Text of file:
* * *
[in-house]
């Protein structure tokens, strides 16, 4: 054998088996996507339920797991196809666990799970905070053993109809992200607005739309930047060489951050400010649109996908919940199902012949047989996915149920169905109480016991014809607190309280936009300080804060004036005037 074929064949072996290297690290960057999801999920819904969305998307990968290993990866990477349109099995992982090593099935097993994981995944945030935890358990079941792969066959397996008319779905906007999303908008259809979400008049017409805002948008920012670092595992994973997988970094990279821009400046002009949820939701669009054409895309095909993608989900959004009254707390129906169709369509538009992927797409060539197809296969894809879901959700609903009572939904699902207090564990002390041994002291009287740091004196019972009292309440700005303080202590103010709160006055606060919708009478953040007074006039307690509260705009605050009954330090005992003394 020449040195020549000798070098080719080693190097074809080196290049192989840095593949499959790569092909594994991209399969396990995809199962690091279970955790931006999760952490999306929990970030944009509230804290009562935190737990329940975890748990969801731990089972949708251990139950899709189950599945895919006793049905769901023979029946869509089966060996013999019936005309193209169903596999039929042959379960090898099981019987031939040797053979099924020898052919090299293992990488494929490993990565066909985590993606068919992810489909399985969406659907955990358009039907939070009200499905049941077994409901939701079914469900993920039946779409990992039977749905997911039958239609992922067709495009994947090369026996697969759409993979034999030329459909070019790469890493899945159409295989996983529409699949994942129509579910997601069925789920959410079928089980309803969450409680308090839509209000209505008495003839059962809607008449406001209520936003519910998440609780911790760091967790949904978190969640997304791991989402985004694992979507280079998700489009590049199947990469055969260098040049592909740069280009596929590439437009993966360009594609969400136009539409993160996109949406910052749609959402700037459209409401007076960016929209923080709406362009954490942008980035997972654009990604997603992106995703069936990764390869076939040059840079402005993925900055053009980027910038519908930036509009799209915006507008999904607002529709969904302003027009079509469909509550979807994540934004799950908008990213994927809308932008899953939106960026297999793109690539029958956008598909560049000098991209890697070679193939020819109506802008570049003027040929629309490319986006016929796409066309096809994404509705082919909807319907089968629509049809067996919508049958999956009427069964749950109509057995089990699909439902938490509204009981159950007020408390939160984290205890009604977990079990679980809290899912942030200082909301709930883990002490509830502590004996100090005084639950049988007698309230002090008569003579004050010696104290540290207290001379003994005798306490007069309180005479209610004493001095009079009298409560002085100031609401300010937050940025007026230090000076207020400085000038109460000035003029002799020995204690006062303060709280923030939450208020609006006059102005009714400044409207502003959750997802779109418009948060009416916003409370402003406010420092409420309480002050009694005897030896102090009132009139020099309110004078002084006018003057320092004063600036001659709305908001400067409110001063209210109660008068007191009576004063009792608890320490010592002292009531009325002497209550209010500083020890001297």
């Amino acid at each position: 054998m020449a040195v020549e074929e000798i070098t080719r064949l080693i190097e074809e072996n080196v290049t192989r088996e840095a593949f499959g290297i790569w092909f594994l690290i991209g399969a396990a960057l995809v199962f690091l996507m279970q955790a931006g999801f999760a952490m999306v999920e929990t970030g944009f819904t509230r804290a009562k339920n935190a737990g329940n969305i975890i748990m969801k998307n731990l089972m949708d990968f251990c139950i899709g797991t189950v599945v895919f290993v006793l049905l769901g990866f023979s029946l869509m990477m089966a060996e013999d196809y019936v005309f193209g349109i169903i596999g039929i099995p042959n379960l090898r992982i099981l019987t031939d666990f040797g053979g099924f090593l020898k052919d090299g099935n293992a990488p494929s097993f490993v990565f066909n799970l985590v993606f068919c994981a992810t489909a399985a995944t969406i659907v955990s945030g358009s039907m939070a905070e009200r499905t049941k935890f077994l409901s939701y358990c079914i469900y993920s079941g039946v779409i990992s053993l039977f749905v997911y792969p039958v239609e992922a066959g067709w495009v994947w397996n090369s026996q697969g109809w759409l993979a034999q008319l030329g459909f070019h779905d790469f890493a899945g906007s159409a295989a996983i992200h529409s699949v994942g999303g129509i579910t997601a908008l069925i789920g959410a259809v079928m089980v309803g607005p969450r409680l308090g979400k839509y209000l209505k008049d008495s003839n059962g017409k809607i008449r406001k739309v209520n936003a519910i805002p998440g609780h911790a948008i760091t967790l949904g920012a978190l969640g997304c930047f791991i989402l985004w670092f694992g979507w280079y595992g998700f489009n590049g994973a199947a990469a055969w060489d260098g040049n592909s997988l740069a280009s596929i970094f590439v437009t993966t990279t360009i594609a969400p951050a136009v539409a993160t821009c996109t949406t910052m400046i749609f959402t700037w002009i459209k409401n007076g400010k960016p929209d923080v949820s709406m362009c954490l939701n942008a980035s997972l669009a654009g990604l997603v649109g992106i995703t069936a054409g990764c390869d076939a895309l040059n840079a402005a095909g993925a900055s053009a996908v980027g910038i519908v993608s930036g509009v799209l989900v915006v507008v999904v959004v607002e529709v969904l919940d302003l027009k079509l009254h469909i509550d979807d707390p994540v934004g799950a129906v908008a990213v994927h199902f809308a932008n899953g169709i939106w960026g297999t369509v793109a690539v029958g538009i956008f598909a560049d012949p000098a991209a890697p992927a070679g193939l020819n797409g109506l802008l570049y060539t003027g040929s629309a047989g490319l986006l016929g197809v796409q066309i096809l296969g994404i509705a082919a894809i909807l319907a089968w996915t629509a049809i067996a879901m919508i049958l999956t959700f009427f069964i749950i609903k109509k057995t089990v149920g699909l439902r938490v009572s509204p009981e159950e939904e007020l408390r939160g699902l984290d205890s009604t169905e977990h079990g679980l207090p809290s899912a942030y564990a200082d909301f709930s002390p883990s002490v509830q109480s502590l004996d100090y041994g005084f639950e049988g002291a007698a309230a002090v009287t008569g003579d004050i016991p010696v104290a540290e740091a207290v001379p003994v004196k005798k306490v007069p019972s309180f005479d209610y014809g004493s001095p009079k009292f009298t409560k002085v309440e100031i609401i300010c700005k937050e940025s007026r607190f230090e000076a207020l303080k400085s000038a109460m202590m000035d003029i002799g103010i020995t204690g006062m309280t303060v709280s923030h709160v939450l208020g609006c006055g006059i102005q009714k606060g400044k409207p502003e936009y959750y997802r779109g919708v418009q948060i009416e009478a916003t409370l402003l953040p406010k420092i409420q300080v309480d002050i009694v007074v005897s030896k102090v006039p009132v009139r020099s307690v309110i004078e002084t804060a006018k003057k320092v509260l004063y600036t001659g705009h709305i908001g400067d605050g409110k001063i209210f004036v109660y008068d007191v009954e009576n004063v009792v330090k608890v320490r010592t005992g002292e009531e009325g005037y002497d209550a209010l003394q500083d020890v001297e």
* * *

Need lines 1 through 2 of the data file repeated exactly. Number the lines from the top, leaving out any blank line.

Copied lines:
[in-house]
């Protein structure tokens, strides 16, 4: 054998088996996507339920797991196809666990799970905070053993109809992200607005739309930047060489951050400010649109996908919940199902012949047989996915149920169905109480016991014809607190309280936009300080804060004036005037 074929064949072996290297690290960057999801999920819904969305998307990968290993990866990477349109099995992982090593099935097993994981995944945030935890358990079941792969066959397996008319779905906007999303908008259809979400008049017409805002948008920012670092595992994973997988970094990279821009400046002009949820939701669009054409895309095909993608989900959004009254707390129906169709369509538009992927797409060539197809296969894809879901959700609903009572939904699902207090564990002390041994002291009287740091004196019972009292309440700005303080202590103010709160006055606060919708009478953040007074006039307690509260705009605050009954330090005992003394 020449040195020549000798070098080719080693190097074809080196290049192989840095593949499959790569092909594994991209399969396990995809199962690091279970955790931006999760952490999306929990970030944009509230804290009562935190737990329940975890748990969801731990089972949708251990139950899709189950599945895919006793049905769901023979029946869509089966060996013999019936005309193209169903596999039929042959379960090898099981019987031939040797053979099924020898052919090299293992990488494929490993990565066909985590993606068919992810489909399985969406659907955990358009039907939070009200499905049941077994409901939701079914469900993920039946779409990992039977749905997911039958239609992922067709495009994947090369026996697969759409993979034999030329459909070019790469890493899945159409295989996983529409699949994942129509579910997601069925789920959410079928089980309803969450409680308090839509209000209505008495003839059962809607008449406001209520936003519910998440609780911790760091967790949904978190969640997304791991989402985004694992979507280079998700489009590049199947990469055969260098040049592909740069280009596929590439437009993966360009594609969400136009539409993160996109949406910052749609959402700037459209409401007076960016929209923080709406362009954490942008980035997972654009990604997603992106995703069936990764390869076939040059840079402005993925900055053009980027910038519908930036509009799209915006507008999904607002529709969904302003027009079509469909509550979807994540934004799950908008990213994927809308932008899953939106960026297999793109690539029958956008598909560049000098991209890697070679193939020819109506802008570049003027040929629309490319986006016929796409066309096809994404509705082919909807319907089968629509049809067996919508049958999956009427069964749950109509057995089990699909439902938490509204009981159950007020408390939160984290205890009604977990079990679980809290899912942030200082909301709930883990002490509830502590004996100090005084639950049988007698309230002090008569003579004050010696104290540290207290001379003994005798306490007069309180005479209610004493001095009079009298409560002085100031609401300010937050940025007026230090000076207020400085000038109460000035003029002799020995204690006062303060709280923030939450208020609006006059102005009714400044409207502003959750997802779109418009948060009416916003409370402003406010420092409420309480002050009694005897030896102090009132009139020099309110004078002084006018003057320092004063600036001659709305908001400067409110001063209210109660008068007191009576004063009792608890320490010592002292009531009325002497209550209010500083020890001297």